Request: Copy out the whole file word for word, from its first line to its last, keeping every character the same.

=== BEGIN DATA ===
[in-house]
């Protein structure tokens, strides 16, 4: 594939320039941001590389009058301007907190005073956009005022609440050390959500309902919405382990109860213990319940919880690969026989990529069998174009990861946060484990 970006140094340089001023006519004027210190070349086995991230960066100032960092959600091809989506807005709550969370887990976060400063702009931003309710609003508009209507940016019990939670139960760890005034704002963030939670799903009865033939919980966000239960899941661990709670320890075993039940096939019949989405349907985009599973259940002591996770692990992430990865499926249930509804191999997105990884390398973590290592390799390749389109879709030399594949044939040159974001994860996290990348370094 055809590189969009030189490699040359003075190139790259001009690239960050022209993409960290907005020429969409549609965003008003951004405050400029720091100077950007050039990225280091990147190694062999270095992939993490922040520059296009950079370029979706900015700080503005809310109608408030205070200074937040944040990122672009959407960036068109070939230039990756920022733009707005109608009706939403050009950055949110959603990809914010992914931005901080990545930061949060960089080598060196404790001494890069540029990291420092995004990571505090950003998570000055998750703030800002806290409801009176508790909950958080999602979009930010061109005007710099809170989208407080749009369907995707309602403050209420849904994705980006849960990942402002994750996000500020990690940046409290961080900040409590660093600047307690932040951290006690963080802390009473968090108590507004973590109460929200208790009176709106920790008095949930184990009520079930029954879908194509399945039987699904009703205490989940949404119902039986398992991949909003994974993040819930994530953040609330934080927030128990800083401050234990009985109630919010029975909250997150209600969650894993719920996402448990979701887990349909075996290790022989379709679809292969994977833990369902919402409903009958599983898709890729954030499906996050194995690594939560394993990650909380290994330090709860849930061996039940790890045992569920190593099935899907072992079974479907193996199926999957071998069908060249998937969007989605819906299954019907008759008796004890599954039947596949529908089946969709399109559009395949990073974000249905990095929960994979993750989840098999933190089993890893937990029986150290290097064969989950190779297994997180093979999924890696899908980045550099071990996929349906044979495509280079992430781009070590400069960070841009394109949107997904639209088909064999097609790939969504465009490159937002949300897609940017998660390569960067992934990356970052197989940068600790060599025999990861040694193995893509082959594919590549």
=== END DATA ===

[in-house]
């Protein structure tokens, strides 16, 4: 594939320039941001590389009058301007907190005073956009005022609440050390959500309902919405382990109860213990319940919880690969026989990529069998174009990861946060484990 970006140094340089001023006519004027210190070349086995991230960066100032960092959600091809989506807005709550969370887990976060400063702009931003309710609003508009209507940016019990939670139960760890005034704002963030939670799903009865033939919980966000239960899941661990709670320890075993039940096939019949989405349907985009599973259940002591996770692990992430990865499926249930509804191999997105990884390398973590290592390799390749389109879709030399594949044939040159974001994860996290990348370094 055809590189969009030189490699040359003075190139790259001009690239960050022209993409960290907005020429969409549609965003008003951004405050400029720091100077950007050039990225280091990147190694062999270095992939993490922040520059296009950079370029979706900015700080503005809310109608408030205070200074937040944040990122672009959407960036068109070939230039990756920022733009707005109608009706939403050009950055949110959603990809914010992914931005901080990545930061949060960089080598060196404790001494890069540029990291420092995004990571505090950003998570000055998750703030800002806290409801009176508790909950958080999602979009930010061109005007710099809170989208407080749009369907995707309602403050209420849904994705980006849960990942402002994750996000500020990690940046409290961080900040409590660093600047307690932040951290006690963080802390009473968090108590507004973590109460929200208790009176709106920790008095949930184990009520079930029954879908194509399945039987699904009703205490989940949404119902039986398992991949909003994974993040819930994530953040609330934080927030128990800083401050234990009985109630919010029975909250997150209600969650894993719920996402448990979701887990349909075996290790022989379709679809292969994977833990369902919402409903009958599983898709890729954030499906996050194995690594939560394993990650909380290994330090709860849930061996039940790890045992569920190593099935899907072992079974479907193996199926999957071998069908060249998937969007989605819906299954019907008759008796004890599954039947596949529908089946969709399109559009395949990073974000249905990095929960994979993750989840098999933190089993890893937990029986150290290097064969989950190779297994997180093979999924890696899908980045550099071990996929349906044979495509280079992430781009070590400069960070841009394109949107997904639209088909064999097609790939969504465009490159937002949300897609940017998660390569960067992934990356970052197989940068600790060599025999990861040694193995893509082959594919590549």